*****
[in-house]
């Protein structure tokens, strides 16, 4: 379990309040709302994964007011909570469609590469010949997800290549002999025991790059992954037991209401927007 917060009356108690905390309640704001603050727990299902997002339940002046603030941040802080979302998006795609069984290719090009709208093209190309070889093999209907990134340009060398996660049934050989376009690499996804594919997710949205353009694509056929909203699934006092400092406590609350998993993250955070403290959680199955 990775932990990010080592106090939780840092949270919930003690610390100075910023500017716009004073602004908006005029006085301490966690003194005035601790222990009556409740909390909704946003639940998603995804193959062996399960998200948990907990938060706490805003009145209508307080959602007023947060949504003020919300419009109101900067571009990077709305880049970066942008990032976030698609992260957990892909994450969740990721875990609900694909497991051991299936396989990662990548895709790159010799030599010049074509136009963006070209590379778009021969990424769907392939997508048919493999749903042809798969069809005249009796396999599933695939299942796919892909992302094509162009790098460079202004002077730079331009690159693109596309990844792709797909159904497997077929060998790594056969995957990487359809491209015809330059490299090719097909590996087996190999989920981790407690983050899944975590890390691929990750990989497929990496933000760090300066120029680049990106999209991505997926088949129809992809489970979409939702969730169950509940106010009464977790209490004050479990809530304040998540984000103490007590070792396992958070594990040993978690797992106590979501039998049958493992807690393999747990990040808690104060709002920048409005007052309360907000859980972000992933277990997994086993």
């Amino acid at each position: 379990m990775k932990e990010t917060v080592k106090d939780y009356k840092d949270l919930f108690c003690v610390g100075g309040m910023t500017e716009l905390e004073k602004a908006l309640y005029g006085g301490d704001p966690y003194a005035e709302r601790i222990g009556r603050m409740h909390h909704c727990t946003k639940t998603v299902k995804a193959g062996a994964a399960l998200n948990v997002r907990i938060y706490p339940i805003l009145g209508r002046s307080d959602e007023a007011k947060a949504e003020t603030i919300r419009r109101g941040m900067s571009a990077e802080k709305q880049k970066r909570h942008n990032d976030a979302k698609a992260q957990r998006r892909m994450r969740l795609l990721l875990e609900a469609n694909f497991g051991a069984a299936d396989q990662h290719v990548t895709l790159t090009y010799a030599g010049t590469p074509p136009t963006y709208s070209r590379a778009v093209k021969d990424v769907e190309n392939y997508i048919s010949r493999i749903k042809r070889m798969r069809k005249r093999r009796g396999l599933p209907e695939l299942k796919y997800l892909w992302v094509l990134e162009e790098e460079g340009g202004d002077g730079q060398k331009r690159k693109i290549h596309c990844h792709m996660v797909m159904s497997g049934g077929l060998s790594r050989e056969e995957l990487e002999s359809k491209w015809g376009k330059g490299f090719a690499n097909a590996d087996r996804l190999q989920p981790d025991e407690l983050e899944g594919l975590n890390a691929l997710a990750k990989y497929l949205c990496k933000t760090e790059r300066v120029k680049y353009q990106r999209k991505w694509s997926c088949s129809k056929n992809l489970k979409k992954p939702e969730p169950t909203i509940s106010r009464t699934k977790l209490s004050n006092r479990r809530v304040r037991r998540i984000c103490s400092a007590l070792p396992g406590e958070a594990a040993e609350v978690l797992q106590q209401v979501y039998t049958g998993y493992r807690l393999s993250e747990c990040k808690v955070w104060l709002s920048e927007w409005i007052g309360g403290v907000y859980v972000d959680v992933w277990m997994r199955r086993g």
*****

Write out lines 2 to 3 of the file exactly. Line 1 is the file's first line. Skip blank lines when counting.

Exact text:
């Protein structure tokens, strides 16, 4: 379990309040709302994964007011909570469609590469010949997800290549002999025991790059992954037991209401927007 917060009356108690905390309640704001603050727990299902997002339940002046603030941040802080979302998006795609069984290719090009709208093209190309070889093999209907990134340009060398996660049934050989376009690499996804594919997710949205353009694509056929909203699934006092400092406590609350998993993250955070403290959680199955 990775932990990010080592106090939780840092949270919930003690610390100075910023500017716009004073602004908006005029006085301490966690003194005035601790222990009556409740909390909704946003639940998603995804193959062996399960998200948990907990938060706490805003009145209508307080959602007023947060949504003020919300419009109101900067571009990077709305880049970066942008990032976030698609992260957990892909994450969740990721875990609900694909497991051991299936396989990662990548895709790159010799030599010049074509136009963006070209590379778009021969990424769907392939997508048919493999749903042809798969069809005249009796396999599933695939299942796919892909992302094509162009790098460079202004002077730079331009690159693109596309990844792709797909159904497997077929060998790594056969995957990487359809491209015809330059490299090719097909590996087996190999989920981790407690983050899944975590890390691929990750990989497929990496933000760090300066120029680049990106999209991505997926088949129809992809489970979409939702969730169950509940106010009464977790209490004050479990809530304040998540984000103490007590070792396992958070594990040993978690797992106590979501039998049958493992807690393999747990990040808690104060709002920048409005007052309360907000859980972000992933277990997994086993």
């Amino acid at each position: 379990m990775k932990e990010t917060v080592k106090d939780y009356k840092d949270l919930f108690c003690v610390g100075g309040m910023t500017e716009l905390e004073k602004a908006l309640y005029g006085g301490d704001p966690y003194a005035e709302r601790i222990g009556r603050m409740h909390h909704c727990t946003k639940t998603v299902k995804a193959g062996a994964a399960l998200n948990v997002r907990i938060y706490p339940i805003l009145g209508r002046s307080d959602e007023a007011k947060a949504e003020t603030i919300r419009r109101g941040m900067s571009a990077e802080k709305q880049k970066r909570h942008n990032d976030a979302k698609a992260q957990r998006r892909m994450r969740l795609l990721l875990e609900a469609n694909f497991g051991a069984a299936d396989q990662h290719v990548t895709l790159t090009y010799a030599g010049t590469p074509p136009t963006y709208s070209r590379a778009v093209k021969d990424v769907e190309n392939y997508i048919s010949r493999i749903k042809r070889m798969r069809k005249r093999r009796g396999l599933p209907e695939l299942k796919y997800l892909w992302v094509l990134e162009e790098e460079g340009g202004d002077g730079q060398k331009r690159k693109i290549h596309c990844h792709m996660v797909m159904s497997g049934g077929l060998s790594r050989e056969e995957l990487e002999s359809k491209w015809g376009k330059g490299f090719a690499n097909a590996d087996r996804l190999q989920p981790d025991e407690l983050e899944g594919l975590n890390a691929l997710a990750k990989y497929l949205c990496k933000t760090e790059r300066v120029k680049y353009q990106r999209k991505w694509s997926c088949s129809k056929n992809l489970k979409k992954p939702e969730p169950t909203i509940s106010r009464t699934k977790l209490s004050n006092r479990r809530v304040r037991r998540i984000c103490s400092a007590l070792p396992g406590e958070a594990a040993e609350v978690l797992q106590q209401v979501y039998t049958g998993y493992r807690l393999s993250e747990c990040k808690v955070w104060l709002s920048e927007w409005i007052g309360g403290v907000y859980v972000d959680v992933w277990m997994r199955r086993g």